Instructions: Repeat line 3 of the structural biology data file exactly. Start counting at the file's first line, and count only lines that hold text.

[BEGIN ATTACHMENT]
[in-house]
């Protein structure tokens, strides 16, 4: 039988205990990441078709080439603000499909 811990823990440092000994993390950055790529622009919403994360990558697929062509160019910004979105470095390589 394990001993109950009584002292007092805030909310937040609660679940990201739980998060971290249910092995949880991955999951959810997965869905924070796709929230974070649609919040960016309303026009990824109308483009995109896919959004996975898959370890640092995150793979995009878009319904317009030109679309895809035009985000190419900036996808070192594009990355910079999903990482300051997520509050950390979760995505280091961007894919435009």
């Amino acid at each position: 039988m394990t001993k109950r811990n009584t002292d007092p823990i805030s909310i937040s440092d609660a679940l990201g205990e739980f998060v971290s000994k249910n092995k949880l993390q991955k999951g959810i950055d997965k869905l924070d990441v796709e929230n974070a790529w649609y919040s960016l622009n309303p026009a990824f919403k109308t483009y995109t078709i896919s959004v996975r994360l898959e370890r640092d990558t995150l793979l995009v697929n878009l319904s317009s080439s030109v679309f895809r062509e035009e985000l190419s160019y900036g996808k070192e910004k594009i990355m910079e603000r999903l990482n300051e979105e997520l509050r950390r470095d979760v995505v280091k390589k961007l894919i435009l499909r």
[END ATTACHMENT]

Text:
């Amino acid at each position: 039988m394990t001993k109950r811990n009584t002292d007092p823990i805030s909310i937040s440092d609660a679940l990201g205990e739980f998060v971290s000994k249910n092995k949880l993390q991955k999951g959810i950055d997965k869905l924070d990441v796709e929230n974070a790529w649609y919040s960016l622009n309303p026009a990824f919403k109308t483009y995109t078709i896919s959004v996975r994360l898959e370890r640092d990558t995150l793979l995009v697929n878009l319904s317009s080439s030109v679309f895809r062509e035009e985000l190419s160019y900036g996808k070192e910004k594009i990355m910079e603000r999903l990482n300051e979105e997520l509050r950390r470095d979760v995505v280091k390589k961007l894919i435009l499909r």